Talk to stakeholders. The people that you're doing the work for are most likely interested in how the work is going! They also can give you early feedback on what you have so far and the casual conversations that you have with them can lead you to new information or even just motivation to do the job well.
While I think the most important aspect is communication, being able to apply specific techniques can be very useful. I've come across a few techniques that I think you can apply to combat the feeling of dread.
Perspectives as a tool
Does the problem have you stumped? Try thinking about it from a different perspective. Put yourself in their shoes and start asking yourself what's important and what's not important with regards to the problem at hand. You can use this technique to come up with missing functionality and to come up with unique solutions.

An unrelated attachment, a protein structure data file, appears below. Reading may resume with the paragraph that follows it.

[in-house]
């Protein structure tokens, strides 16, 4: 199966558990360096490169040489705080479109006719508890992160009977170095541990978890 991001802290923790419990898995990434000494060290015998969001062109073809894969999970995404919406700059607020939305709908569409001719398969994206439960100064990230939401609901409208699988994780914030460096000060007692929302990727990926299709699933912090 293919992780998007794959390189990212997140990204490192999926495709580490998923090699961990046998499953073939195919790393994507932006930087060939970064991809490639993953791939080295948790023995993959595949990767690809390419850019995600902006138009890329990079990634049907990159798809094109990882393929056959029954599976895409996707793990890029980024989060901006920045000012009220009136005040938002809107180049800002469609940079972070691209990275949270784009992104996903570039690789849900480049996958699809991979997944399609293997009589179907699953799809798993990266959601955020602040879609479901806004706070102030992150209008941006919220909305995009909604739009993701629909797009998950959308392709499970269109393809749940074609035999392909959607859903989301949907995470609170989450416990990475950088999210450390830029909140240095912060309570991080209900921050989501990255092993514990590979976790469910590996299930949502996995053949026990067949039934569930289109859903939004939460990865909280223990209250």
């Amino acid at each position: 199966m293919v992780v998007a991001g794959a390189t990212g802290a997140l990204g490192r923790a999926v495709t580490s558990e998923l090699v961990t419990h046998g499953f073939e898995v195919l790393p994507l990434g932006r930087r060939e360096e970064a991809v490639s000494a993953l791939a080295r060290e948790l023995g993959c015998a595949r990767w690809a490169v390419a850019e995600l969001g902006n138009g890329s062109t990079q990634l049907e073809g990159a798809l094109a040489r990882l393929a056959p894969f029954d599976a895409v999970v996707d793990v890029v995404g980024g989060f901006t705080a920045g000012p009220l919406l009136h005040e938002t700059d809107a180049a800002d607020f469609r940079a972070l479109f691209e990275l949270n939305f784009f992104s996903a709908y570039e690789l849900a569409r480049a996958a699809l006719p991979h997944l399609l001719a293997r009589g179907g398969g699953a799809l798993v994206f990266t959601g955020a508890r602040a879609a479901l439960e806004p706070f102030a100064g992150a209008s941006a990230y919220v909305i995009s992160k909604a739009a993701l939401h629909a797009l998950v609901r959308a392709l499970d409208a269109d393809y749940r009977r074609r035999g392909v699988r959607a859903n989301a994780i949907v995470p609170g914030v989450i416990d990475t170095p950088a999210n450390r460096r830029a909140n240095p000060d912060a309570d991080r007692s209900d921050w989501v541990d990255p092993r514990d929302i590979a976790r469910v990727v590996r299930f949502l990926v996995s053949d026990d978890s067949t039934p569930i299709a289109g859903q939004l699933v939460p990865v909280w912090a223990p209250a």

A great example of this is a problem like refactoring code. From a product owner perspective, refactoring code has no direct benefit, and yet they know that there are future benefits to refactoring the code into something more easy to work with. Conversely, your team would love someone to give the code some TLC because eventually they'll have to change some behaviour in the affected code.
What if you thought about this from the perspective of someone who wasn't a programmer? You may find simple solutions to the problems that are presented to you. For example, the person might have ended up going with a simple spreadsheet in Excel. That ends up being a lot more maintainable than a MySQL database + Rails + Web Server. Even if it needs to be online and concurrently accessed, Google Docs Spreadsheets fills this niche!
Think about the perspectives of these people:
- Product owner
- Your team